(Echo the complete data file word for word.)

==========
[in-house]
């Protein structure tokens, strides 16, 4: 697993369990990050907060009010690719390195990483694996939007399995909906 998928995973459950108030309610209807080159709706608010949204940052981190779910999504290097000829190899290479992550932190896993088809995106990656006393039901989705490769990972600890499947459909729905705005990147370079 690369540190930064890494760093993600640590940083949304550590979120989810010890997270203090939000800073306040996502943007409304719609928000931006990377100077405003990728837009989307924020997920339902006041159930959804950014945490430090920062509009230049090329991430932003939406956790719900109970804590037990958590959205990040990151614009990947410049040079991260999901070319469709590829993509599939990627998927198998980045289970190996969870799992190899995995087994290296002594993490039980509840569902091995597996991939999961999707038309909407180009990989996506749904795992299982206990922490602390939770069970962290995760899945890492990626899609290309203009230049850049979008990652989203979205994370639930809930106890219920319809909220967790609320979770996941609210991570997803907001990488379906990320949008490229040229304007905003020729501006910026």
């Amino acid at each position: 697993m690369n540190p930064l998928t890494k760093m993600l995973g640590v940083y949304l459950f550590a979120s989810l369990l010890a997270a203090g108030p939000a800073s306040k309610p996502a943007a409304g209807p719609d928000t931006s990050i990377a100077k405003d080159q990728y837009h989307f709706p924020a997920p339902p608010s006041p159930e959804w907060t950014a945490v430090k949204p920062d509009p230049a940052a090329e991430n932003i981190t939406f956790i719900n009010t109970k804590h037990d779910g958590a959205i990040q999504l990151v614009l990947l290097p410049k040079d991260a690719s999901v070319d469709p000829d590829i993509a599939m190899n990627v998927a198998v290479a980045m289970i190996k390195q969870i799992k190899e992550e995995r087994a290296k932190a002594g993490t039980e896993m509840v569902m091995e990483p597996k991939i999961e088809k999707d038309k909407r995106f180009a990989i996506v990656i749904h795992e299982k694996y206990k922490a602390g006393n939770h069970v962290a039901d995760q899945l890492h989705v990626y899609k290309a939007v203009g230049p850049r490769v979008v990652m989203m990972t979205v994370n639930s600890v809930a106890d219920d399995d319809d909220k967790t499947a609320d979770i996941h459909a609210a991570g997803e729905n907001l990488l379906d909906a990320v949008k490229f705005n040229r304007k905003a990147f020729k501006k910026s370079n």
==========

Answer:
[in-house]
């Protein structure tokens, strides 16, 4: 697993369990990050907060009010690719390195990483694996939007399995909906 998928995973459950108030309610209807080159709706608010949204940052981190779910999504290097000829190899290479992550932190896993088809995106990656006393039901989705490769990972600890499947459909729905705005990147370079 690369540190930064890494760093993600640590940083949304550590979120989810010890997270203090939000800073306040996502943007409304719609928000931006990377100077405003990728837009989307924020997920339902006041159930959804950014945490430090920062509009230049090329991430932003939406956790719900109970804590037990958590959205990040990151614009990947410049040079991260999901070319469709590829993509599939990627998927198998980045289970190996969870799992190899995995087994290296002594993490039980509840569902091995597996991939999961999707038309909407180009990989996506749904795992299982206990922490602390939770069970962290995760899945890492990626899609290309203009230049850049979008990652989203979205994370639930809930106890219920319809909220967790609320979770996941609210991570997803907001990488379906990320949008490229040229304007905003020729501006910026």
């Amino acid at each position: 697993m690369n540190p930064l998928t890494k760093m993600l995973g640590v940083y949304l459950f550590a979120s989810l369990l010890a997270a203090g108030p939000a800073s306040k309610p996502a943007a409304g209807p719609d928000t931006s990050i990377a100077k405003d080159q990728y837009h989307f709706p924020a997920p339902p608010s006041p159930e959804w907060t950014a945490v430090k949204p920062d509009p230049a940052a090329e991430n932003i981190t939406f956790i719900n009010t109970k804590h037990d779910g958590a959205i990040q999504l990151v614009l990947l290097p410049k040079d991260a690719s999901v070319d469709p000829d590829i993509a599939m190899n990627v998927a198998v290479a980045m289970i190996k390195q969870i799992k190899e992550e995995r087994a290296k932190a002594g993490t039980e896993m509840v569902m091995e990483p597996k991939i999961e088809k999707d038309k909407r995106f180009a990989i996506v990656i749904h795992e299982k694996y206990k922490a602390g006393n939770h069970v962290a039901d995760q899945l890492h989705v990626y899609k290309a939007v203009g230049p850049r490769v979008v990652m989203m990972t979205v994370n639930s600890v809930a106890d219920d399995d319809d909220k967790t499947a609320d979770i996941h459909a609210a991570g997803e729905n907001l990488l379906d909906a990320v949008k490229f705005n040229r304007k905003a990147f020729k501006k910026s370079n």